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Journal of Cognitive Neuroscience

July 2013, Vol. 25, No. 7, Pages 1148-1162
(doi: 10.1162/jocn_a_00374)
© 2013 Massachusetts Institute of Technology
Short- and Long-range Neural Synchrony in Grapheme–Color Synesthesia
Article PDF (529.59 KB)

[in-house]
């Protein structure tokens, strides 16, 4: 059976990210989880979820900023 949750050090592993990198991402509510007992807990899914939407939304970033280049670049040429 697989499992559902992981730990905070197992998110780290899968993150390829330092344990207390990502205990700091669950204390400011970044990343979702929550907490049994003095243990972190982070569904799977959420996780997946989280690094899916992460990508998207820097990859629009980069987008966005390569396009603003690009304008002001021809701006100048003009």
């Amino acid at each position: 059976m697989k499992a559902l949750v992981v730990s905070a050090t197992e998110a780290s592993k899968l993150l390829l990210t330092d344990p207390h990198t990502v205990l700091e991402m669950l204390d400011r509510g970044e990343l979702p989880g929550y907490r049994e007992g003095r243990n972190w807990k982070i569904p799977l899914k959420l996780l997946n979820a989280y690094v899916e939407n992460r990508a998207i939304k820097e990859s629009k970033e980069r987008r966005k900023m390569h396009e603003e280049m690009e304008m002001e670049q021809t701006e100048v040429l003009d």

Grapheme–color synesthesia is a perceptual phenomenon where single graphemes (e.g., the letter “E”) induce simultaneous sensations of colors (e.g., the color green) that were not objectively shown. Current models disagree as to whether the color sensations arise from increased short-range connectivity between anatomically adjacent grapheme- and color-processing brain structures or from decreased effectiveness of inhibitory long-range connections feeding back into visual cortex. We addressed this issue by examining neural synchrony obtained from EEG activity, in a sample of grapheme–color synesthetes that were presented with color-inducing versus non-color-inducing graphemes. For color-inducing graphemes, the results showed a decrease in the number of long-range couplings in the theta frequency band (4–7 Hz, 280–540 msec) and a concurrent increase of short-range phase-locking within lower beta band (13–20 Hz, 380–420 msec at occipital electrodes). Because the effects were both found in long-range synchrony and later within the visual processing stream, the results support the idea that reduced inhibition is an important factor for the emergence of synesthetic colors.